Bethany Sluiter

LMWP 2012 Invitational Summer Institute

How to Improve

Classroom Changes:

  • quick writes
  • establish writing groups
  • T.A.G. for peer response
  • sacred writing time each day
  • create relevant writing experiences
  • close and critical reading with each unit
  • self-reflection on personal writing
  • DIY study guides
  • literature circles
  • grammar mini-lessons
  • literary magazine at school – after school club
  • post a schedule of weekly writing conferences
  • write alongside students


Personal Changes:

  • write every morning for 10 minutes
  • keep finding and writing down personal “flow” moments
  • keep researching
  • explore my own voice
  • stay in a writing group/community
  • finish a book of poems for Oma
  • publish work: book reviews or poems
  • write to process
  • make goals in the morning, reflect on them in the afternoon
  • write episodic non-fiction
  • poetry, poetry, poetry

Writer’s Reflection

  1. I began this summer institute with more experience as a writer than as a teacher. I have been a student for so long, it seems, that writing was pretty much second nature to me. I am able to crank out what I need in order to succeed in class, so when I began this institute, I had more or less planned on behaving in the same student mode. Now, I’m at a completely different place. I have learned how to write for myself rather than a due date or a professor. I have developed my own voice; I have found my comfortable genre (poetry) and explored my world through that genre. I feel that I am a more mature reader and writer now, and I have developed as a teacher through my own process of learning to be a writer.
  2. I have so many plans for writing the future. I plan to keep writing every morning for at least ten minutes. I also plan to continue reading about writing. I want to create an after school club for creative writing that will be published in a literary magazine. Additionally, I want to continue exploring my own voice through writing about things that matter to me. I want to stay in a safe community of writers, like this one, throughout my life outside of the institute. I also plan on publishing some of my work and/or looking for avenues of expression through freelance writing in local publications.
  3. I have established the practice of “throwing up” all of my thoughts on the page, and then Zinssering them later. I have learned how to set my mind free on the page and then to clean up the mess later, in my own form. I have established the habit of saving proofreading and revision for another time after drafting. Most importantly, I have gotten into the habit of processing my thoughts through the written word on the page, rather than letting them stew in my pressure cooker of a brain all day. Writing has become therapeutic for me.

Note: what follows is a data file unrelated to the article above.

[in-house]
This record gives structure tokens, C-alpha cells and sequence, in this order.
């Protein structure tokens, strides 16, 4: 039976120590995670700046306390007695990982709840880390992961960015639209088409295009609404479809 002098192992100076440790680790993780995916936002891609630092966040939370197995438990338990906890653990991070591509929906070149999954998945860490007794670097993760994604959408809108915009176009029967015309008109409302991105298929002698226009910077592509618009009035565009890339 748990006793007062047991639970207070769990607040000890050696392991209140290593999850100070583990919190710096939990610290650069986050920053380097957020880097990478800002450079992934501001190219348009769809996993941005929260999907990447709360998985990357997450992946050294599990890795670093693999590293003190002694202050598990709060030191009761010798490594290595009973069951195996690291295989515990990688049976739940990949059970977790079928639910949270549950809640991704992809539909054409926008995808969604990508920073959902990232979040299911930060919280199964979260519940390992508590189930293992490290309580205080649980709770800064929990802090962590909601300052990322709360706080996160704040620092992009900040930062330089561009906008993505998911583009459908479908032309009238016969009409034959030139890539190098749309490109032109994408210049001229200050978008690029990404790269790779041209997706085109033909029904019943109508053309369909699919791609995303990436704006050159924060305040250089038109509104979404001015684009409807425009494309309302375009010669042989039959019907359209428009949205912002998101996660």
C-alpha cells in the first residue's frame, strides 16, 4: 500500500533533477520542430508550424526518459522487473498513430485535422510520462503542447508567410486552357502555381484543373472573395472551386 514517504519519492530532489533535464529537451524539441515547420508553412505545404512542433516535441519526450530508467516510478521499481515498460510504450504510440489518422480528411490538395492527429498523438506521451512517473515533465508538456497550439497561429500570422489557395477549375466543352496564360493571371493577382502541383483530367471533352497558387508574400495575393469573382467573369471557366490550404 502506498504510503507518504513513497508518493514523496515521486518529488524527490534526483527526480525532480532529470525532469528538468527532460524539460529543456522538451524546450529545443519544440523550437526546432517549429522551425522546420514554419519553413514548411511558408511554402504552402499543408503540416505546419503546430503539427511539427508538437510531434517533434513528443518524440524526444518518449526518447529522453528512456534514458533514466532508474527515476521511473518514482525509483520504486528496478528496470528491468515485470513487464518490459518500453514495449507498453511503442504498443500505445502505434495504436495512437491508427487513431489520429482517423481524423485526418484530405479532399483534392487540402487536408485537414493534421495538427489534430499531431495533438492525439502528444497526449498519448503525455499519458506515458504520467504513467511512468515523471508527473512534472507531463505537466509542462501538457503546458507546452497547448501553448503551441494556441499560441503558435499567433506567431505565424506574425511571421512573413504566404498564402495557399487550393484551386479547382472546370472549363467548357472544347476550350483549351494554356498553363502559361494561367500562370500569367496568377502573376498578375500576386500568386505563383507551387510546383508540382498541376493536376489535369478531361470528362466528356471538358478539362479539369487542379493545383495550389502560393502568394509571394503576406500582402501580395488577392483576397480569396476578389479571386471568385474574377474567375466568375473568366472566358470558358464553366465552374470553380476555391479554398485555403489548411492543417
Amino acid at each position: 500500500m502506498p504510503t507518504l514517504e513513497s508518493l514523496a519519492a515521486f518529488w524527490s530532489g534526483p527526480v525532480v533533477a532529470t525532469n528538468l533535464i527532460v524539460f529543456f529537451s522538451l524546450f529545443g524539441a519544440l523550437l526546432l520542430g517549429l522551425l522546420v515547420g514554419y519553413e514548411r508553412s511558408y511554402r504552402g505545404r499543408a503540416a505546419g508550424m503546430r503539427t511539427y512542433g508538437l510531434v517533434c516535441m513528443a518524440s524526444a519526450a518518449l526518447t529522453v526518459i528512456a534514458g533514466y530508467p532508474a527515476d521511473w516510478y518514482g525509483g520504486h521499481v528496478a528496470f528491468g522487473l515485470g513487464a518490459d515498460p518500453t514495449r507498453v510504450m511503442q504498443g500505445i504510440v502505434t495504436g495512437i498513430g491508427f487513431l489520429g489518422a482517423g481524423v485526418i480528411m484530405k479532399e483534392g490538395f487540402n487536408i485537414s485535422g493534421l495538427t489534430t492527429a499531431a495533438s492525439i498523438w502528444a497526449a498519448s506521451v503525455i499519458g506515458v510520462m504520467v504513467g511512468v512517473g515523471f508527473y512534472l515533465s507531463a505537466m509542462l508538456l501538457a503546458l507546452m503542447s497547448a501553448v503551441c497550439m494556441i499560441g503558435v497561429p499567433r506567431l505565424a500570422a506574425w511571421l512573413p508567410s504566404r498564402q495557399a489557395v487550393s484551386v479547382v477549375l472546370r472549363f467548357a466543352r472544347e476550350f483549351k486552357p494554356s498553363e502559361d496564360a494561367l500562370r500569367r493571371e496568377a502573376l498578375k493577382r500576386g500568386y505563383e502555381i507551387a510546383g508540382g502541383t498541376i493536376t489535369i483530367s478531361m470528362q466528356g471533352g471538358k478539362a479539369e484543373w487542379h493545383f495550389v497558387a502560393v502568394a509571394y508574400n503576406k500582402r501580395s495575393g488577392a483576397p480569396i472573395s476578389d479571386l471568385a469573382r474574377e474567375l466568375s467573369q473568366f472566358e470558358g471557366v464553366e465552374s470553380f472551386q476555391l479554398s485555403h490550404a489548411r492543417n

4. The most helpful exercise for me as a writer was to free write every morning. It benefitted me greatly to have time to sit and write without expectation, and to see what came out of those times. Sometimes it was good, and sometimes it wasn’t, but the process in itself, the exercise of writing freely, was completely necessary and helpful to me.
  5. I was surprised most by my ability to share such personal thoughts and words with others. I had never talked about my sister’s treatment of me before I wrote down the swing set story, but in sharing that story I was able to grow closer to this group while also learning to understand myself a little better. I feel like I am a more open person now that I feel safe enough to write and read what is important to me. I am so thankful for that unexpected gift.
  6. I think I would like to explore more non-fiction, particularly episodic non-fiction. I would like to write some more about various experiences in my childhood, in a way that does them justice. I feel like I am a bad oral storyteller, but I have important things to share. I want to explore my written storytelling abilities so that I can share them with others and hopefully contribute something meaningful to my community. I would also like to continue pursuing poetry. I have really come to love poetry as an art form and an outlet, and I want to continue that as the summer institute winds down.